Monday, 25 October 2010

Working before the wind and darkness arrive

We just finished one of the last three-day-weekends of the year here in Ireland, and one of the last days we can spend the weekend working outside. Soon it will be raining much of the time – it began as soon as we finished today -- and the darkness will spread across the day until, at Christmas, we will have almost eighteen hours of country night.

So we had much to do. On Saturday I took The Girl to a birthday party at a child’s play centre that opened up in an old warehouse nearby. Then the power went out for a couple of hours, and while the sun from the skylights allowed the kids to keep playing, it meant no food or drinks – for they were all made by electric machine, and no one could make food any other way.

I also filled the last garden bed of the year – each one is about five metres by one metre, so filling it with three tonnes of earth takes at least a day. We also planted a chestnut tree at the back corner of our land, in front off where the beehives are to go, and we hope the tree will bless us or some future resident with its protein.

On Sunday we planted another tree, a plum, near our house – but when we started digging for it we hit a mass of builders’ rubble left over from our house construction. We fished out about twenty bricks, blocks and stones, and under it all was a broad concrete slab we could not fish out. I finally took a sledgehammer to it, and it came out in pieces.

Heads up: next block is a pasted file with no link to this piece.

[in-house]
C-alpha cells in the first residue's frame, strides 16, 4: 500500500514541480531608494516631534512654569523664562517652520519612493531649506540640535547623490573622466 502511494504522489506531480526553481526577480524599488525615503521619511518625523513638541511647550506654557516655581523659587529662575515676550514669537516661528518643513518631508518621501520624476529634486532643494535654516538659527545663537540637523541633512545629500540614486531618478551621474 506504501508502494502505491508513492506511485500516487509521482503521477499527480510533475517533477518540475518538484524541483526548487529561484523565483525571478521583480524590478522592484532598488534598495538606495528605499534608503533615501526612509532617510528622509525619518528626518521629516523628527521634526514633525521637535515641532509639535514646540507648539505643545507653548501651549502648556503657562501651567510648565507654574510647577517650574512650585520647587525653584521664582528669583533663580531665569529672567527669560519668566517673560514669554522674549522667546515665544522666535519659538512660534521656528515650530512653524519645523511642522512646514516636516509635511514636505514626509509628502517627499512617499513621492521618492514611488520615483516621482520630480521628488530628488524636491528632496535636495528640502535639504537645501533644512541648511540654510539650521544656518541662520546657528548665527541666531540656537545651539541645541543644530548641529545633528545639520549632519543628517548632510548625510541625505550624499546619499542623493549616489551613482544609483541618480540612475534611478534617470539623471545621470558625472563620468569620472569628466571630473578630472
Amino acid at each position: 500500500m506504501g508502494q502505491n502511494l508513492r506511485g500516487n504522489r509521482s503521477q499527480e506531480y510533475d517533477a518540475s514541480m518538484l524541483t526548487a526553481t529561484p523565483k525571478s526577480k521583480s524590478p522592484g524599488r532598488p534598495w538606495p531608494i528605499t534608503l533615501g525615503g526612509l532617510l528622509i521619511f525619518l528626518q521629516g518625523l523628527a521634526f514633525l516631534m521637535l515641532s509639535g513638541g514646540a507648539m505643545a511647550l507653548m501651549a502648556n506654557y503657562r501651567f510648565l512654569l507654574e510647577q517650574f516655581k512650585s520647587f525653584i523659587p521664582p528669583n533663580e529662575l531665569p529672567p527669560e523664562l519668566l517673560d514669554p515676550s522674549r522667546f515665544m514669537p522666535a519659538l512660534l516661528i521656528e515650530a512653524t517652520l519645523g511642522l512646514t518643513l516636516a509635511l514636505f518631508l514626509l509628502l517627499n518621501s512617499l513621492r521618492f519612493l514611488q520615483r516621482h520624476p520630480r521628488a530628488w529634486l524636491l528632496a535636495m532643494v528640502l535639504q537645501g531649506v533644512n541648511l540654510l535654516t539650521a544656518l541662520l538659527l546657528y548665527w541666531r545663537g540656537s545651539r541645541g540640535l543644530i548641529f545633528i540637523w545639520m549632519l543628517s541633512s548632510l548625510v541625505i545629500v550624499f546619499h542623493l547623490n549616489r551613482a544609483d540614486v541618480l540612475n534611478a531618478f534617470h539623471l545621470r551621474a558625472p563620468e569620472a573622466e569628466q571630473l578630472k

Today was Chainsaw Day, the day to take down the lilandia evergreens that ring our property. My late father-in-law planted them when he moved here 20 years ago, and they grew quickly and gave him the privacy he wanted. For us, though, they make the sun-facing side of our property a thick four-metre-high wall of dark green, and yield no fruit, nuts or other productive material -- except, now, firewood.

Lilandia put out many side branches that must be removed one by one to even see the trunk, much less tie it in rope or begin cutting it, so it was slow going. But we got several trees down, with several more to go – and then to replace them, one by one, with apples, hazels and other productive natives. It will mean suddenly being exposed to the winter winds that sweep across the Bog of Allen, but we hope the extra sun will make up for that, and our new trees will grow in time.

We only cleared enough today for a small gap in the dark evergreens, but it was enough space to plant our little rowan. As we retired for the evening, we left the sapling, its autumn leaves a glittering orange and gold, with the sunset flooding in behind it through the gap. It looked like a burning candle, keeping the darkness at bay.


Swan said...

When I saw your reference to being blessed by a tree, I had to write. My latest post on my blog - - is called "Second Blooming". It's about my miraculous little pear tree and how it blessed me. I know you're busy but check it out if you have a minute. As my old buddy, E Abbey, used to say - "Us nature mystics got to stick together."

Brian Kaller said...


I read your post, and am glad to read that your tree is doing better. I've never thought of myself as a mystic, and have actually never read Edward Abbey. I remember something Thomas Merton wrote, though, that there was nothing he could say about nature that had not first been said better by the wind in the trees.